Searching for Hampshire's English Roots

What's in a Name: Forts, Towns and a Home on the Frontier

Part 2 of a series of articles exploring the connection between our Hampshire County,
Lord Fairfax, and England.
This is the Expanded Web Edition

1 = Leeds Castle; 2 = Greenway Court; 3 = White Post


Arrival in America

When he first came to Virginia Lord Fairfax stayed with his cousin, William Fairfax, who had been invited by the Proprietor to move from Massachusetts to Virginia. William had been Collector of Customs for Salem and Marblehead, but Thomas arranged through family connections to get William appointed Collector of Customs for the South Potomac District. Lord Fairfax then named William his Virginia land agent for the Northern Neck Proprietary. William bought a property he named Belvoir not far from Mount Vernon. It was here that Lord Fairfax lived when he first came to Virginia. Belvoir burned in the late eighteenth century, and the land is now part of Fort Belvoir Army post. It is still remembered by the sundial at Leeds Castle which can tell the time at Belvoir in Virginia.

Lord Fairfax had surveyed for himself the Manor of Leeds on the heights and east slope of the Blue Ridge Mountains, and this is where he expected to eventually raise a house. He added to this some more land on the east bank of the Shenandoah River. However, Fairfax eventually settled on a property west of the Shenandoah that he named after the English home where he spent a good bit of his childhood, Greenway Court. It was here after 1741 that he would live out his days in spite of the fact that he gave the title of Greenway Court to his nephew, Thomas Bryan Fairfax, who lived with him. The property is in private hands today and is not open to the public.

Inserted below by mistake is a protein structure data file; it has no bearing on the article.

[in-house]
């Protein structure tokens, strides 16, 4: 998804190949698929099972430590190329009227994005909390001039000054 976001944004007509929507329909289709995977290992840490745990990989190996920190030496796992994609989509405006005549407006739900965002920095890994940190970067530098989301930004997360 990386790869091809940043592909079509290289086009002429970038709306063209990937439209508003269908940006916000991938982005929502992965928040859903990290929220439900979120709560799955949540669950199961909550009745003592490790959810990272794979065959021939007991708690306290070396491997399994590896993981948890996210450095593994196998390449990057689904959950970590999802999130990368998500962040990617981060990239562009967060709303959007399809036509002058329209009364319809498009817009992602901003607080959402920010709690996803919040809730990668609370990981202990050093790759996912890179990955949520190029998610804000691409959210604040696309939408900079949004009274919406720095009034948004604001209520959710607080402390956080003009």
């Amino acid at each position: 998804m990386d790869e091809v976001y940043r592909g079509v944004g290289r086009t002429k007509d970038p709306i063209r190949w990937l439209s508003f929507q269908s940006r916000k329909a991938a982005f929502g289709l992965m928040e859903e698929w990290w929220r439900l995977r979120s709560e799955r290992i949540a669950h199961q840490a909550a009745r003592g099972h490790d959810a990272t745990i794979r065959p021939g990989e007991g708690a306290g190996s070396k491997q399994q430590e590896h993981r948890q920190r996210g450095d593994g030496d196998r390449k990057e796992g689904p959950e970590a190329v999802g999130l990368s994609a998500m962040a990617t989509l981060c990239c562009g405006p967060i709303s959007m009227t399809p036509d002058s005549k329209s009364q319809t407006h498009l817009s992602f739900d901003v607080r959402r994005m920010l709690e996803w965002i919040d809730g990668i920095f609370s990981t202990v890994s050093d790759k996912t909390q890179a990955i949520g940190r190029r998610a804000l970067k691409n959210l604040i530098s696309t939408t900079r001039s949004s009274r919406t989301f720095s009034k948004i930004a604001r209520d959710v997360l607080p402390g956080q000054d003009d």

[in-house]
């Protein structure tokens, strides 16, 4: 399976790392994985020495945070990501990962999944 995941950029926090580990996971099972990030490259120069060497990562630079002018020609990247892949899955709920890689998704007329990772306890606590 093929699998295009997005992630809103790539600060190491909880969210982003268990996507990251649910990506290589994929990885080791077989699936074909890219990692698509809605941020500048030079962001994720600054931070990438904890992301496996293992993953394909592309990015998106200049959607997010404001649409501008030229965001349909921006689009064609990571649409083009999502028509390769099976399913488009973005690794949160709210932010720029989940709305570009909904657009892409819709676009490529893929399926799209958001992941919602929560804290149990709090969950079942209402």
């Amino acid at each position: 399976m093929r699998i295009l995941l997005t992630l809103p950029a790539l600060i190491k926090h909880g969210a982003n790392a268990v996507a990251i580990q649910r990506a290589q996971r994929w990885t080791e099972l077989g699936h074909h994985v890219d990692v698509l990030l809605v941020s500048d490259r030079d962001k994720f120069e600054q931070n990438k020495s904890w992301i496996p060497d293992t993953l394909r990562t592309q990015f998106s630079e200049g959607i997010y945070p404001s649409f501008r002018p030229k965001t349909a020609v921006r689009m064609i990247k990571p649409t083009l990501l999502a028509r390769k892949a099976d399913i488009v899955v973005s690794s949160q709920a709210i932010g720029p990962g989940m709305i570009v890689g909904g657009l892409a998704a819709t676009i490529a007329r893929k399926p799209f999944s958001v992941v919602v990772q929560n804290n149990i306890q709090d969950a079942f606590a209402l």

Greenway Court

Greenway Court in Kent County, England, was located about five miles east of Leeds Castle. One of the first documents naming the place was in the records of Christ Church, Cantebury, dated 1236 when Gilbert de Greenwaye is named as the resident. It was later bought from Sir Warham St. Leger by Francis Culpeper, son of William Culpeper of Lossenham. This is the same Culpeper family that eventually owned Leeds Castle, so Greenway Court and Leeds finally came into the Fairfax family through Catherine Culpepper's marriage to Thomas, Fifth Lord Fairfax. (The Culpepper family name seems to have been spelled at various times with either a single or double "p.")

According to an authoritative history of Kent County, England, Greenway Court did not remain in the Fairfax family during the Sixth Lord Fairfax's life. Thomas signed over his lifetime interest in Greenway Court to Robert before he left for America. Although there is some confusion in the line of ownership, the history states that Robert Fairfax sold it to a London banker who died in possession of it in 1763. This is after the time when Lord Fairfax moved his land office from Belvoir to Greenway Court in Virginia.

White Post

Greenway Court in England is located between Harrietsham and Hollinbourne in Kent County. According to The History and Typographical Survey of the County of Kent northeast of Hollingbourne there was a White Post located at the next intersection. Today the village of White Post, Virginia, is the closest community to Greenway Court in Clarke County, Virginia. Tradition in Virginia says there has always been a white sign post at the crossroad noting the way to Greenway Court and also to Winchester.


The seat of government in Kent County, England, is the city of Maidstone which was first chartered in 1549 althouth its history goes back to at least Roman times. It is an important city located on a river and a major road from London. Like Winchester in Hampshire County, it was originally located on a Roman road and river crossing. Maidstone would have been the largest city near Leeds Castle where one could find numerous craftsmen, scholars and churchmen and a major trading center.